Q: I feel humiliated and exposed by my needs and my desires, even when they’re reciprocated. How can I deal with this? Leonard Cohen: “You feel humiliated and confused anyway. Do not confuse the issue with your needs and desires.”

Leonard Cohen answering questions in Details (July, 1993). Originally posted May 13, 2011 at DrHGuy.com, a predecessor of Cohencentric

Now We Know: The Story Behind This Leonard Cohen Photo

Over the years, I have repeatedly seen this photo online, always without attribution or explanation, and wondered – What the heck is Leonard doing? Happily, I finally discovered the photographer was Ian Cook, who was gracious enough not only to allow me to post this photo but also to answer my query:

I spent several days with Leonard Cohen when he was on tour [and 1979] and at one period he was having a slight nasal and voice problem so he went to a Harley Street Doctor in London who helped him and he was able to carry on with the tour.

Photo Credit: Ian Cook www.iancookphotography.com

“I try everything. I’ll do anything… Nothing works. After a while, if you stick with a song long enough, it will yield. But long enough is way beyond any reasonable estimation of what you might think long enough may be.” Leonard Cohen On Songwriting


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[I bring] anything I can bring to it [writing a song]. Thought, meditation, drinking, disillusion, insomnia, vacations… Because once the song enters the mill, it’s worked on by everything that I can summon. And I need everything. I try everything. I try to ignore it, try to repress it, try to get high, try to get intoxicated, try to get sober, all the versions of myself that I can summon are summoned to participate in this project, this work force. I try everything. I’ll do anything. By any means possible. [Interviewer: ‘Do any of these methods work best?’] No. Nothing works. After a while, if you stick with a song long enough, it will yield. But long enough is way beyond any reasonable estimation of what you might think long enough may be.quotedown2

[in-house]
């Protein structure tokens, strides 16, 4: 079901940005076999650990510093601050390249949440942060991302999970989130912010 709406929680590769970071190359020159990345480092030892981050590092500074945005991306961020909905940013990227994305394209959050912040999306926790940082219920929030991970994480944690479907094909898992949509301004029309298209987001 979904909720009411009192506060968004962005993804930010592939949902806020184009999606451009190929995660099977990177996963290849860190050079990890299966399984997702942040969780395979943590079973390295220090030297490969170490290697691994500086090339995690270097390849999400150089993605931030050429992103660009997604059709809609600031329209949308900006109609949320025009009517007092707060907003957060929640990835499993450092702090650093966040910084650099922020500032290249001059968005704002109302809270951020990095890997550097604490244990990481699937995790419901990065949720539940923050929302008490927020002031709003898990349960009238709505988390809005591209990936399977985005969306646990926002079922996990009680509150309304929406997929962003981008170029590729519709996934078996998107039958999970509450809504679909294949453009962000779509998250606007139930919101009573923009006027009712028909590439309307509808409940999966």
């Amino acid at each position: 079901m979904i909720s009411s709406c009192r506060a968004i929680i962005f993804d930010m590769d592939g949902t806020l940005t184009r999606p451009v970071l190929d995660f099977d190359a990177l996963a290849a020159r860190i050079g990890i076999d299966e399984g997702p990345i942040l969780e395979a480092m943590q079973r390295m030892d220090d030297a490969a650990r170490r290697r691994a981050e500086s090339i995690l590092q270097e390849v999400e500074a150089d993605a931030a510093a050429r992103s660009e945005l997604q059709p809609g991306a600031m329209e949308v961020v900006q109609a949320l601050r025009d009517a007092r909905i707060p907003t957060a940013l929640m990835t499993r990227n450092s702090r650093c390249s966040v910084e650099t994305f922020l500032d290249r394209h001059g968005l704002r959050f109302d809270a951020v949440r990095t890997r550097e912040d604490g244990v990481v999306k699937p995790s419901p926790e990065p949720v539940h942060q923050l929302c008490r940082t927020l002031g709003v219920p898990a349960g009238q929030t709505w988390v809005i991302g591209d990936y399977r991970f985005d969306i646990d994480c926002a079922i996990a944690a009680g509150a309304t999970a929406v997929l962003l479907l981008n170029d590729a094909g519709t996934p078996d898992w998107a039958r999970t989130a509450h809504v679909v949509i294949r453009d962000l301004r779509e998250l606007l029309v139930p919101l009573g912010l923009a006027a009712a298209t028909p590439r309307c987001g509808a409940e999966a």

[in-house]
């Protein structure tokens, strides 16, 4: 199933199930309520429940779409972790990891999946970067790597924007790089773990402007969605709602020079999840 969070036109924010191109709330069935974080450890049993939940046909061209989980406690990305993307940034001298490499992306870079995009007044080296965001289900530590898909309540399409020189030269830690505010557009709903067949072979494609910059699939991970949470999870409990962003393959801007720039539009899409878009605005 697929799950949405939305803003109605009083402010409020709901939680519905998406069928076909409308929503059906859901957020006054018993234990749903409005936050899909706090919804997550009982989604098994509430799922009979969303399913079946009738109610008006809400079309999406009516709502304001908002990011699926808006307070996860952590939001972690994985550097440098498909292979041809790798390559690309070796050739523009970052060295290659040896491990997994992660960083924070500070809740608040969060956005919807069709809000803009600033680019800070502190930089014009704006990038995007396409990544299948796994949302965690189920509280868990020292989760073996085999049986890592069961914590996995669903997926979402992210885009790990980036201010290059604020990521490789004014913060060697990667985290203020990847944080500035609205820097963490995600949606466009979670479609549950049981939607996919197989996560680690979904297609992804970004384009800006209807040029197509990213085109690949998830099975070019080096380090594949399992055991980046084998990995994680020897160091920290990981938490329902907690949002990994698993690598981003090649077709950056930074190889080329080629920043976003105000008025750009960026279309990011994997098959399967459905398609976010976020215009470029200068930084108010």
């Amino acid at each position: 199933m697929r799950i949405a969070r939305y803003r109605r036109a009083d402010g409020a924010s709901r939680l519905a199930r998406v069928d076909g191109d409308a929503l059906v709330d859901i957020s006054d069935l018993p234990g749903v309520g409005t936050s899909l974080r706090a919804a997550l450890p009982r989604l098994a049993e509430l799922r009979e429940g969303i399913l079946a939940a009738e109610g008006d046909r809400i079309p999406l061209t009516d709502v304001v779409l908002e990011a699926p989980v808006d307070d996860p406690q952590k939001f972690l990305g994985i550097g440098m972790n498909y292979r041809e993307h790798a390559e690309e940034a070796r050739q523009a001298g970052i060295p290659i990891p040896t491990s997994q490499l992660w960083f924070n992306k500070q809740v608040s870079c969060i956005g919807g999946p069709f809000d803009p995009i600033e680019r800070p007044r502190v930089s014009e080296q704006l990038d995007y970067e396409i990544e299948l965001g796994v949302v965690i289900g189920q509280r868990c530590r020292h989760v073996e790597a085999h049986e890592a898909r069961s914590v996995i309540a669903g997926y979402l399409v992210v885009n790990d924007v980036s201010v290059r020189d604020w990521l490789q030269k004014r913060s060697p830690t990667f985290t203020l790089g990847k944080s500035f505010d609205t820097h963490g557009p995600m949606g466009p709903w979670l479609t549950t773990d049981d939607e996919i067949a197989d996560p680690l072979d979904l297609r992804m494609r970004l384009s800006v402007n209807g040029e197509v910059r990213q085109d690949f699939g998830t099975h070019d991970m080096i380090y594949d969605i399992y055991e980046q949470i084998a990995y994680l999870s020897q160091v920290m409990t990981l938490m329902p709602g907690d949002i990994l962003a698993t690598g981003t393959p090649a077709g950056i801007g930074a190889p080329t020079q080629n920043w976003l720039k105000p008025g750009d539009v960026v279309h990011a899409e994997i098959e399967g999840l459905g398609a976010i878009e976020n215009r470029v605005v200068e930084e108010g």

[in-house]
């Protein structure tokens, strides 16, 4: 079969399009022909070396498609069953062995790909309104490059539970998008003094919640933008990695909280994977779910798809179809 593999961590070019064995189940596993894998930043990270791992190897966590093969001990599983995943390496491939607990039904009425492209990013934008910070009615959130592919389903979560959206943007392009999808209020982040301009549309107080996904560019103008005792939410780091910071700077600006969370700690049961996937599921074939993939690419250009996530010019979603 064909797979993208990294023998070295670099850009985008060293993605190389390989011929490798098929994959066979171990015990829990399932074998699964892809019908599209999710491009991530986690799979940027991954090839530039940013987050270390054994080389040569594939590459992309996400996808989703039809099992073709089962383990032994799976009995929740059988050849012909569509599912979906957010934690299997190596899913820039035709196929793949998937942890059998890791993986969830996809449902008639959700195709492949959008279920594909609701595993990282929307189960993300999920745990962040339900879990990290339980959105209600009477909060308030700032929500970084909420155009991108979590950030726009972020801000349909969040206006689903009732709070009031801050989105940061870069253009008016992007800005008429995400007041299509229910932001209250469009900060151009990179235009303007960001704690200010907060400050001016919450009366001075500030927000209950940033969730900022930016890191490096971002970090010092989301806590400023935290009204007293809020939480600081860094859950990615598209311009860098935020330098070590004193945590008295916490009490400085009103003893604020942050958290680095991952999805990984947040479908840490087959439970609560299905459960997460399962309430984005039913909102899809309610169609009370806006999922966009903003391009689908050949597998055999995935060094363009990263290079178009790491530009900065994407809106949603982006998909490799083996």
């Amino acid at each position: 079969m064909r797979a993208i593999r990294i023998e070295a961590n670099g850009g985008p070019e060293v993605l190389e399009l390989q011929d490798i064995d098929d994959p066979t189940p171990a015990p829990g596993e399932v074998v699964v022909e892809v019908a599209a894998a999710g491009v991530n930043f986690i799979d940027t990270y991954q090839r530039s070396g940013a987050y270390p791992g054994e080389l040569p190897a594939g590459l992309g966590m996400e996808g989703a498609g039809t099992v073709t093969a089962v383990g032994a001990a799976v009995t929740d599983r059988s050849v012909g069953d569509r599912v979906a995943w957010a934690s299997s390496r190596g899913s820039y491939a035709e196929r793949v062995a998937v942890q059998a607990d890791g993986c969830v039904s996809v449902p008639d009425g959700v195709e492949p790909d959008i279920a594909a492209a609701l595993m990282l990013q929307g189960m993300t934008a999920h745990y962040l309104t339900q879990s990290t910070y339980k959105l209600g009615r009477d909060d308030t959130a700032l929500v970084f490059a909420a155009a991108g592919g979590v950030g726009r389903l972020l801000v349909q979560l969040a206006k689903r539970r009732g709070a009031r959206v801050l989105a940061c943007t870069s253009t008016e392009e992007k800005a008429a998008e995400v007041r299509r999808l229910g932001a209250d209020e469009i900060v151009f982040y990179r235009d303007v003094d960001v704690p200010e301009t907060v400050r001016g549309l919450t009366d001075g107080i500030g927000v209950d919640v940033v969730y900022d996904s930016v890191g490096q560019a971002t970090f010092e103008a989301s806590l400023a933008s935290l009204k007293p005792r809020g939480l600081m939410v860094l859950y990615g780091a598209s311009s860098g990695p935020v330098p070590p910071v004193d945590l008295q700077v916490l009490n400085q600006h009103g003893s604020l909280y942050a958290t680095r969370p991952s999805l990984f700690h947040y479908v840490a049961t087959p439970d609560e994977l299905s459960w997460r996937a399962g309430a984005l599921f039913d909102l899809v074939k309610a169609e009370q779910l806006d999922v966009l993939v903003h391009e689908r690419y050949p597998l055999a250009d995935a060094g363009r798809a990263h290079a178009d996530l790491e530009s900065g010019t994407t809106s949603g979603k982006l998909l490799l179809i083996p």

Leonard Cohen

 

From Leonard Cohen by Paul Zollo. Boulevard Magazine: Jan 29, 2013. Photo by J. Scherr.

“The improvement of the soul is a lifetime project” Leonard Cohen 2008

From On The Loss Of A Great Artist & Inspiration… by Neil Strauss (NeilStrauss.com: November 11, 2016). Photo by Ketil Blom Haugstulen @ http://cargocollective.com/ketilblom/

Leonard Cohen On Writing Songs For New Skin For The Old Ceremony: “I went to Ethiopia looking for a suntan. It rained, including in the Sinai desert, but through this whole period I had my little guitar with me, and it was then I felt the songs emerging”

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I work very slowly and abandoned hope for many of them [the songs for New Skin For The Old Ceremony]. However, last summer I went to Ethiopia looking for a suntan. It rained, including in the Sinai desert, but through this whole period I had my little guitar with me, and it was then I felt the songs emerging – at least, the conclusions that I had been carrying in manuscript form for the last four or five years, from hotel room to hotel room.quotedown2

Leonard Cohen

 

From Leonard Cohen: Cohen’s New Skin by Harvey Kubernik. Melody Maker: 1 March 1975. Originally posted Dec 18, 2013 at DrHGuy.com, a predecessor of Cohencentric

“I started playing guitar in 1950, when I spent the summer in a socialist summer camp near Montreal. I really liked the people there because they were the only ones who were interested in songs as a form of self-expression – as people’s music.” Leonard Cohen

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From ”En tunne vanhenevani lainkaan” – Leonard Cohen Soundissa 1976: The 2016 reprint of a June 1976 Leonard Cohen interview by Dougie Gordon. (Soundi: Nov 11, 2016). Via computer translation. Photo of “Leonard Cohen playing for my mom & uncle, early 1950s, at my great grandmother’s summer campby noahbloom

Hear Leonard Cohen’s Live Performance Of The Butcher – Toronto 1975

Leonard Cohen – The Butcher
Toronto: January 31, 1975

messalina79 (aka Ruth Pietroni) showcases a performance of The Butcher by Leonard Cohen that is vastly different from the studio version featured on Songs From A Room (1969), which is available below for comparison.

Originally posted Feb 13, 2010 at 1HeckOfAGuy.com, a predecessor of Cohencentric